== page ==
Finally, I am seriously troubled by Judge Hastings' argument that if the Act is interpreted not to provide for Government subsidization of the legal expenses of a judge accused of wrongdoing under that Act, it may violate the Compensation Clause. The purpose of that clause, which states that judges "shall, at stated Times, receive for their Services a Compensation, which shall not be diminished during their Continuance in Office," U.S. Const., art. III, Sec. 1, is to strengthen the independence of the judiciary against Congress. As the Framers understood, "a power over a man's subsistence amounts to a power over his will."14 But if his remuneration be secure, "[a] man may then be sure of the ground upon which he stands, and can never be deterred from his duty by the apprehension of being placed in a less eligible situation."15


The standard that federal courts have applied to determine whether an indirect reduction in income, such as that alleged by Judge Hastings, violates the Compensation Clause is that


"[i]ndirect, nondiscriminatory diminishments of judicial compensation, those which do not amount to an assault upon the independence of the third branch or any of its members, fall outside the protection of the Compensation Clause."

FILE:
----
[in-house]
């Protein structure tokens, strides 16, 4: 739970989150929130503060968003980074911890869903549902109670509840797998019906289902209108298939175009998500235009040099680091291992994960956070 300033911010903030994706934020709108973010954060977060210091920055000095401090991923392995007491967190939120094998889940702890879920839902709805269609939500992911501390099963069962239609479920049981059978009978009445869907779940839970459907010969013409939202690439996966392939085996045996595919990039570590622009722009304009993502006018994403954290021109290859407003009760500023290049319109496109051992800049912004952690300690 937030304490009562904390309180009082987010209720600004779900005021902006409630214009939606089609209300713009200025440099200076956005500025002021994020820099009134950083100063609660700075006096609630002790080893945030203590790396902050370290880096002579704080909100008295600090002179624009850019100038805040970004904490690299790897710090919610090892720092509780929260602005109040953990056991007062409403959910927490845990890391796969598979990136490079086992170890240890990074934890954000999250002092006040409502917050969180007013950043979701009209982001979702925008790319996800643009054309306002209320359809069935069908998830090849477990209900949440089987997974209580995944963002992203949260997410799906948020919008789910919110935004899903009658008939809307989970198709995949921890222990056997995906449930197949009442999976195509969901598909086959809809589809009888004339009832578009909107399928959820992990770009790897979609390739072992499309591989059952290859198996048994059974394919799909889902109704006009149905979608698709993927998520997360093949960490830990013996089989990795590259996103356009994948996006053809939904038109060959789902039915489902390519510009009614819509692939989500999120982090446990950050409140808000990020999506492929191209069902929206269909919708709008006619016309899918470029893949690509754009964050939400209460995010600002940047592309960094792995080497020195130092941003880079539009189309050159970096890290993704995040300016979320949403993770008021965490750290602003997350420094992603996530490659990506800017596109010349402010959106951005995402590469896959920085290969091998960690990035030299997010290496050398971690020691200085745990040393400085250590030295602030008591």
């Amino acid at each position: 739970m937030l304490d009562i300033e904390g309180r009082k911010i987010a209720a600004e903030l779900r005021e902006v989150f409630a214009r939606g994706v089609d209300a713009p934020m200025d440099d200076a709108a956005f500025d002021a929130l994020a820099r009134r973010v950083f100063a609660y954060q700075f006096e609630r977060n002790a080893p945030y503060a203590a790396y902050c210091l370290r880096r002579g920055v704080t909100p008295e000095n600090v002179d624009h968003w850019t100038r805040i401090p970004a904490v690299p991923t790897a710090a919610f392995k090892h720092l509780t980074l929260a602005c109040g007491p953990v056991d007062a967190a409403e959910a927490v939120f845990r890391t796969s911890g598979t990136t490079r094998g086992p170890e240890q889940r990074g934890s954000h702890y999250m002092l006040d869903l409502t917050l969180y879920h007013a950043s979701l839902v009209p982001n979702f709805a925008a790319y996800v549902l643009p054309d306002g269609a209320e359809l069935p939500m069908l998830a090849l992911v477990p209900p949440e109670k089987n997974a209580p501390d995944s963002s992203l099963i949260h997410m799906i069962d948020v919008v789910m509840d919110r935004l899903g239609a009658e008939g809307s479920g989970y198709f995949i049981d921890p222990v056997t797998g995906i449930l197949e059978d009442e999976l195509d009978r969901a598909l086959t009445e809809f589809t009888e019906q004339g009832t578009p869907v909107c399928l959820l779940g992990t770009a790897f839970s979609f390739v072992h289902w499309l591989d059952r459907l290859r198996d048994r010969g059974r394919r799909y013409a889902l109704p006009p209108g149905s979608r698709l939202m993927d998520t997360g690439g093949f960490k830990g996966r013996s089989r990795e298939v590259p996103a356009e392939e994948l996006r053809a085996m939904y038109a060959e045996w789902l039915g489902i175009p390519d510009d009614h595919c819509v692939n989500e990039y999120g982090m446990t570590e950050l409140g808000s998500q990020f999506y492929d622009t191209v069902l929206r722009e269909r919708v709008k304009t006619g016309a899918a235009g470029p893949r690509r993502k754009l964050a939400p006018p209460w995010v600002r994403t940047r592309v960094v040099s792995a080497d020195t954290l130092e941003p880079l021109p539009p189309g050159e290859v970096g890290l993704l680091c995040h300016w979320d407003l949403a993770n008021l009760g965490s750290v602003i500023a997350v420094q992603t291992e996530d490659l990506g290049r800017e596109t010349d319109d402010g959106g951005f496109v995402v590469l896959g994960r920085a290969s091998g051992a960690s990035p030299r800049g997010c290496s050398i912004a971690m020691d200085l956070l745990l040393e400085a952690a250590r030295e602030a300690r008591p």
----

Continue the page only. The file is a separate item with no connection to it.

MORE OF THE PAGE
Duplantier v. United States, 606 F.2d 654, 669 (5th Cir.), reh'g denied, 608 F.2d 1373 (1979), cert. denied, 449 U.S. 1076, 101 S.Ct. 854, 66 L.Ed.2d 798 (1981) (quoting Atkins v. United States, 556 F.2d 1028, 1045, 214 Ct.Cl. 186 (Ct.Cl.1977), cert. denied, 434 U.S. 1009, 98 S.Ct. 718, 54 L.Ed.2d 751 (1978)).


Utilizing this standard, the court in Duplantier upheld the penalty provisions of the Ethics in Government Act that pertain to federal judges. 28 U.S.C.App. Sec. 304(a). The court observed that in that case there was "no 'plan fashioned by the political branches ... ineluctably operating to punish the judges qua judges,' " and emphasized that Congress had imposed precisely the same penalty for failure to file financial reports on members of Congress and on members of the executive branch. 606 F.2d at 669 (quoting Atkins, 556 F.2d at 1054). Similarly, in Atkins, the Court of Claims held that a seven-year "freeze" on judicial pay during a period of inflation did not offend the Compensation Clause. The court explicitly noted that judges were not the only targets of the freeze; certain other government employees had been included. The court reasoned that